At this moment, there are no active flood warnings for the Brazos River from Hempstead to the coast (outside of the storm surge). Based on the rainfall amounts, this could change over the course of the weekend. We may see a rise in the Brazos River, but its maximum height will depend on the final rainfall amount, duration, and location. Regardless of what the Brazos River does, this amount of rainfall could easily create high water events on Bessie’s Creek, Jones Creek, and Oyster Creek, as well as many other creeks, channels, and ponds.


The Greater Houston Area could see wind speeds between 60 and 100 MPH. These winds could cause considerable damage to sturdy buildings. Some roads could become impassable from large debris and/or flooding. As a reminder, please remember to secure any outdoor items that could be impacted by winds. Any items left outside could become projectiles causing damage to homes or injury to people.

by Erich M. Peterson. P.E.
Vice President, Municipal & District Services

As you may have heard, the threat of the tropical wave known as Harvey developed into Tropical Storm Harvey late Wednesday night, and as of 12 PM today, The National Hurricane Center has upgraded Harvey to a hurricane. Below are the official warnings that have been issued.

From KHOU:

A Hurricane Warning is in effect for Matagorda and Jackson Counties.

A Hurricane Watch is in effect for Brazoria County.

A Tropical Storm Watch is in effect for Austin County, Colorado County.

A Tropical Storm Warning is in effect for Brazoria County, Chambers, Fort Bend County, Galveston County, Harris County, Waller County, Wharton County.

Preparation is crucial for effects from both hurricanes and tropical storms. A quick look back in history shows that tropical systems have produced devastating rainfall amounts before:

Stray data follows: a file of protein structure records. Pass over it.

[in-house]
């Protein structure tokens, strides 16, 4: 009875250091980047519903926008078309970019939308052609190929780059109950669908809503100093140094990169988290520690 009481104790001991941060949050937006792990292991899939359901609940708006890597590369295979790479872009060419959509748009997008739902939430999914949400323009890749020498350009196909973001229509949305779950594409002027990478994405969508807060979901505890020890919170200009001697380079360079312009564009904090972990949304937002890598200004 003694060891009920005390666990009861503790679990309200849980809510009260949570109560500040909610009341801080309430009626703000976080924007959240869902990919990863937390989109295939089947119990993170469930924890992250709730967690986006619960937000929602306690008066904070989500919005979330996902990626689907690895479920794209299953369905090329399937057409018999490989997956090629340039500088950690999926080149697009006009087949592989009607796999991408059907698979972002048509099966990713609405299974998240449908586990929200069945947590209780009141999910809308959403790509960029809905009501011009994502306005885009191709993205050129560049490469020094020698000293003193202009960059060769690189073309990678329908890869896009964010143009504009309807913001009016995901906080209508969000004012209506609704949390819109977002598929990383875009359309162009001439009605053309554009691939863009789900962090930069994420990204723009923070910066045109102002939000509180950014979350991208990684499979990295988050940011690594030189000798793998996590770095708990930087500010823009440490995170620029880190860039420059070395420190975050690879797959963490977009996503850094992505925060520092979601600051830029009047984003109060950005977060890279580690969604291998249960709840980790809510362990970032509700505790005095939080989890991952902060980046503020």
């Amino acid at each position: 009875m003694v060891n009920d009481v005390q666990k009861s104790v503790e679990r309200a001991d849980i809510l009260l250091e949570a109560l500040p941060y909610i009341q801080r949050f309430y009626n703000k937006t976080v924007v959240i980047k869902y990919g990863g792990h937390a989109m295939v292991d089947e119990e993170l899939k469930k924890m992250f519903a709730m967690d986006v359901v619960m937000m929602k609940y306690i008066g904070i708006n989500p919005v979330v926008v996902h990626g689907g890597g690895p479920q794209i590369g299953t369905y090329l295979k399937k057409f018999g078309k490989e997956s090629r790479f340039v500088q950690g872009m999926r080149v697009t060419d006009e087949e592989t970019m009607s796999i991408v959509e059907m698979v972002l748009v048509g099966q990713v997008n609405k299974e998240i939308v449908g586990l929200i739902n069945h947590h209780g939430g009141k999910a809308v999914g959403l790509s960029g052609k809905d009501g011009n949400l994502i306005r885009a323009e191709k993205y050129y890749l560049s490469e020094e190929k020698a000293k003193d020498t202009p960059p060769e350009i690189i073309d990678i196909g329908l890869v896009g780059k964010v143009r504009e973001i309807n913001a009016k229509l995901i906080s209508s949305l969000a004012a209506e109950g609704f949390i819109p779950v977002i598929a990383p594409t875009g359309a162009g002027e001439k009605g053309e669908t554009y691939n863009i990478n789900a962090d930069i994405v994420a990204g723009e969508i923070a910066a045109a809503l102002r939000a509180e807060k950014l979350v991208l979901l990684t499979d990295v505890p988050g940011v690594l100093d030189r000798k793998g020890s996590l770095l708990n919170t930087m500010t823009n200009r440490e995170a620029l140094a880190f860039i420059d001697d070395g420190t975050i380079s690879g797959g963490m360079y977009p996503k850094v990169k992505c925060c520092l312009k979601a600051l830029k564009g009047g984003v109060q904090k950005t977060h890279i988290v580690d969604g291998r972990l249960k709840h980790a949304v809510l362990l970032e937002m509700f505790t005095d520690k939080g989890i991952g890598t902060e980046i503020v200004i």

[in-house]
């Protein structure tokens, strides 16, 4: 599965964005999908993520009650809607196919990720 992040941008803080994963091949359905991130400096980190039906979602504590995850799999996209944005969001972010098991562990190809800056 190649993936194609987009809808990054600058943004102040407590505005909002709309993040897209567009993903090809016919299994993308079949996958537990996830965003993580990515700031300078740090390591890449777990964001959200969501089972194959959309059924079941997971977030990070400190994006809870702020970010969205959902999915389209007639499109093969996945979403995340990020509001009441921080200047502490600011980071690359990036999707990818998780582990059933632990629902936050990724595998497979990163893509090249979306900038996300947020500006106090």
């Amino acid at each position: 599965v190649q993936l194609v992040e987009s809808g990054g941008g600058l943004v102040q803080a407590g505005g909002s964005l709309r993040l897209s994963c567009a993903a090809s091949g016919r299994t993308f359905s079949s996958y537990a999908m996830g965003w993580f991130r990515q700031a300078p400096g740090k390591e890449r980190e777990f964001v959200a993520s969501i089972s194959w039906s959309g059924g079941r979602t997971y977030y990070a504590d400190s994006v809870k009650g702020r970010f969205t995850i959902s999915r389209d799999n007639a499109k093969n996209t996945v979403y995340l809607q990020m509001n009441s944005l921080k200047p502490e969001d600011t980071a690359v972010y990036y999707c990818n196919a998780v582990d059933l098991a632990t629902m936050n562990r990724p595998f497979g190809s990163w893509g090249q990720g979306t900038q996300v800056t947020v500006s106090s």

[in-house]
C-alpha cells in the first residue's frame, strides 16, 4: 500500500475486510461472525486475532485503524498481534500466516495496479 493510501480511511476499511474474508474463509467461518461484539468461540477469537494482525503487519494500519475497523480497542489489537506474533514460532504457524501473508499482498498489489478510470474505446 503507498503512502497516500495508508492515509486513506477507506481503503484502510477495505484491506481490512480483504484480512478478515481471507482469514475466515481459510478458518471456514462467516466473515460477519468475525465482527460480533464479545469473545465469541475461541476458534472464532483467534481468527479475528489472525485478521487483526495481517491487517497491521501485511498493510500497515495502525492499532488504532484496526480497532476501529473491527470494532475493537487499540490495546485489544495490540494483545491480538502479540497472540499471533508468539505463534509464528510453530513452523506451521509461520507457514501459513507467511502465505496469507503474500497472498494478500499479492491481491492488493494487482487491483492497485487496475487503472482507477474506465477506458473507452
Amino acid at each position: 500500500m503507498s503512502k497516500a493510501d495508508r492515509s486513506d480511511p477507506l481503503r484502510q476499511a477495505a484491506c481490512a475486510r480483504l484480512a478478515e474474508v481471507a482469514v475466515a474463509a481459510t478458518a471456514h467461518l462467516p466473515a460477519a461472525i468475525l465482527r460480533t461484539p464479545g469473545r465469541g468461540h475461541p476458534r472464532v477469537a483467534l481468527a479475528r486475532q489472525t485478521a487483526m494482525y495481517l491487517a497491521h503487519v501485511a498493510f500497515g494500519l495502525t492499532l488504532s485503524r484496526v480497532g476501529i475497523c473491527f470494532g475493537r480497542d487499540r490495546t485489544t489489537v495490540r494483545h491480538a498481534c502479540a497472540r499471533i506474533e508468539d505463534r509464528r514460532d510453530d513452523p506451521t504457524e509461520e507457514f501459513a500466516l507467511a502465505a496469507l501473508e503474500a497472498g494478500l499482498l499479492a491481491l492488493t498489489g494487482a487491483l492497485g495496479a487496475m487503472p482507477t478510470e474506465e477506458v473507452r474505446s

– TS Allison: 28.5 inches in 12 hrs (NE Harris County)
– TS Claudette: 43.0 inches in 24 hrs (Alvin, TX)
– TS Amelia (1978): 50.0 inches (72 hrs) over Medina and Kerr Counties
– Unnamed (1921): 36.40 inches (18 hrs) Thrall, TX

Below is the latest prediction from the Weather Channel for the expected path, as well as the latest summary from Harris County Flood Control.

Tropical Storm Harvey

“River, creek, bayou, and flash flooding would be a given with [rain] of this magnitude. Unlike so many of the flood events we deal with across this area where isolated areas get the very high totals…the potential here is for a very large area to see excessive amounts of rainfall.

Preparations should include the potential for loss of power and prolonged excessive rainfall and flooding along with prolonged high coastal tides. Some areas near the coast may become cut-off as early as Friday.

Significant rises on area rivers, creeks, and bayous is a real threat and residents living in flood prone areas should be prepared for rising water and potentially significant flooding.” –Kirk Hooper, P.E., Infrastructure Support Manager, Harris County Flood Control District

Harvey Magnitude Harvey Path 1

As far as personal safety, please remember the old saying “Hide from the wind, Run from the water”.  If you are driving during the storm for some reason, use caution as you approach standing water or rushing water.  It does not take very much water to sweep a car or truck off the road, and it does not take a very deep pool of water to stall a car out.  Remember to secure any outdoor items that could be impacted by winds. Any items left outside could become projectiles causing damage to homes or even injury to people. When possible, bring all items in doors.

Are you prepared for Harvey? For Hurricane Preparedness resources check here.

© 2019 Jones|Carter | Phone: 713.777.5337